Riken Yamamoto, Architect of Collectivism, Wins the Pritzker

Architecture’s highest honor goes to the Japanese designer whose transparent buildings remind us how “space must be created by the resolve of the people.”

Yokosuka Museum of Art. Photography by Tomio Ohashi

Riken Yamamoto grew up in a house that would have a formative impact on his architecture. Modeled after the traditional machiya, the wooden townhouses found in Japan, the structure housed his mother’s pharmacy in the front and their living space in the back. “The threshold for one side was for family, and on the other side was for community,” he said. “I sat in between.” After graduating from Nihon University and Tokyo University of the Arts, he spent months traveling the world with his mentor to study the dynamics between public and private space. Launching his own practice, Yamamoto & Field Shop, followed shortly after, where he designed a few private residences before launching into large-scale social housing projects inspired by how machiya foster community and collectivism among neighbors.

Yamamoto has spent his career designing buildings deeply embedded in upholding community life, a pursuit that earned the 78-year-old this year’s Pritzker Architecture Prize, regarded as the industry’s highest honor. His selection is a welcome addition for a prize that, especially in recent years, has eschewed fashionable “starchitects” in favor of more obscure practitioners who prioritize local vernacular, social housing, and a commitment to place. Yamamoto fits that bill—his five-decade career has yielded a consistent body of work defined by cubic forms built in pursuit of collectivism. “To recognize space is to recognize an entire community,” he says. “The current architectural approach emphasizes privacy, negating the necessity of societal relationships. We can still honor the freedom of each individual while living together in architectural space as a republic, fostering harmony across cultures and phases of life.”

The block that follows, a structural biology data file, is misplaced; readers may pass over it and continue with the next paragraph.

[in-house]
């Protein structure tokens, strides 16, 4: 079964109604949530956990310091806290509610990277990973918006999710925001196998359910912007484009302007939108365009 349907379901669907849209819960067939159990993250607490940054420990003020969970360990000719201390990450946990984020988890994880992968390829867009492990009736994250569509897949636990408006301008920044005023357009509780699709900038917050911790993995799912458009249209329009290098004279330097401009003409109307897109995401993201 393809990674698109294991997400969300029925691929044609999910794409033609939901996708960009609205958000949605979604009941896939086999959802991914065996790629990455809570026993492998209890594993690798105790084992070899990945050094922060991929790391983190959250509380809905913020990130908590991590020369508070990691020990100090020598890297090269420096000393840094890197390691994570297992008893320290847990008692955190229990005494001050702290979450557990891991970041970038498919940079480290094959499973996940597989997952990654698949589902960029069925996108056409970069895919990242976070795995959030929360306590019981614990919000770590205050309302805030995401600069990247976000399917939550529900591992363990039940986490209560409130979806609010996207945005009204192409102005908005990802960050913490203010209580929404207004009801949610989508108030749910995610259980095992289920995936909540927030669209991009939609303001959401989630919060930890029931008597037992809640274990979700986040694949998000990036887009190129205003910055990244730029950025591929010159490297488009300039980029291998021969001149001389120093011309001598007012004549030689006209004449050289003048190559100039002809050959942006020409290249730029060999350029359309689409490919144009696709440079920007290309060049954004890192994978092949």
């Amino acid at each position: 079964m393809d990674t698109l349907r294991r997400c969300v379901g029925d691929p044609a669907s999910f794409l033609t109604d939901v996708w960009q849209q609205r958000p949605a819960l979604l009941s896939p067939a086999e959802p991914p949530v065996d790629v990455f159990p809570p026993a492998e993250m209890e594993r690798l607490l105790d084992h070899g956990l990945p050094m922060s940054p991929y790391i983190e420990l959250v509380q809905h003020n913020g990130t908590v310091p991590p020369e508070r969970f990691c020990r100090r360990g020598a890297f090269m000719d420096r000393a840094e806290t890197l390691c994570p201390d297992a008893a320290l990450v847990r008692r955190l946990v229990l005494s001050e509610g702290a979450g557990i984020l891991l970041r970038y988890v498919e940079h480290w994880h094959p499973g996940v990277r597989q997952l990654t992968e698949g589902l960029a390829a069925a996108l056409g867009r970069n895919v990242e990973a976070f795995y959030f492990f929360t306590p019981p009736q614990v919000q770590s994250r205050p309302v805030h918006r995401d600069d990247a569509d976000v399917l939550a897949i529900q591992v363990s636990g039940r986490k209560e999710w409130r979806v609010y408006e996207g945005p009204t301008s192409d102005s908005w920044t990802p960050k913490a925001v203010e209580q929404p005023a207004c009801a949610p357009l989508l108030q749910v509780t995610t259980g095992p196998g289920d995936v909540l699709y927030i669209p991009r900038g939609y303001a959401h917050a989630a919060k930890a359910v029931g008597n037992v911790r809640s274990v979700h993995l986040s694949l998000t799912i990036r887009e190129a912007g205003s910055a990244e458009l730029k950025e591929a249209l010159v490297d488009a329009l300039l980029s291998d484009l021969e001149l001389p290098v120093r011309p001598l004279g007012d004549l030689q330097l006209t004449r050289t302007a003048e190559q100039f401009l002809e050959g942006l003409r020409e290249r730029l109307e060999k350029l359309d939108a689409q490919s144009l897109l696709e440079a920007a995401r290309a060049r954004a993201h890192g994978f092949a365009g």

Whether a mixed-use development, airport facility, or primary school, nearly all of Yamamoto’s buildings reflect this approach. The Hiroshima Nishi Fire Station is almost entirely transparent, revealing the daily activities and training of firefighters to passersby. Ditto for the nine glass-clad buildings at Saitama Prefectural University, which allow views from one classroom to another to spark curiosity. When Japan entered rebuild mode following the 2011 Tōhoku earthquake, Yamamoto founded the Local Area Republic Labo, an institute dedicated to community activities that leverage architecture in service of revitalization. “One of the things we need most in the future of cities is to create conditions through architecture that multiply the opportunities for people to come together and interact,” says Alejandro Aravena, jury chair and the prize’s 2016 laureate. “He is a reassuring architect who brings dignity to everyday life. Normality becomes extraordinary. Calmness leads to splendor.”

Jian Wai SOHO. Photography courtesy of Riken Yamamoto & Field Shop
Hiroshima Nishi Fire Station. Photography by Tomio Ohashi
Saitama Prefectural University. Photography courtesy of Riken Yamamoto & Field Shop
Tianjin Library. Photography courtesy of Riken Yamamoto & Field Shop
Yamakawa Villa. Photography by Tomio Ohashi
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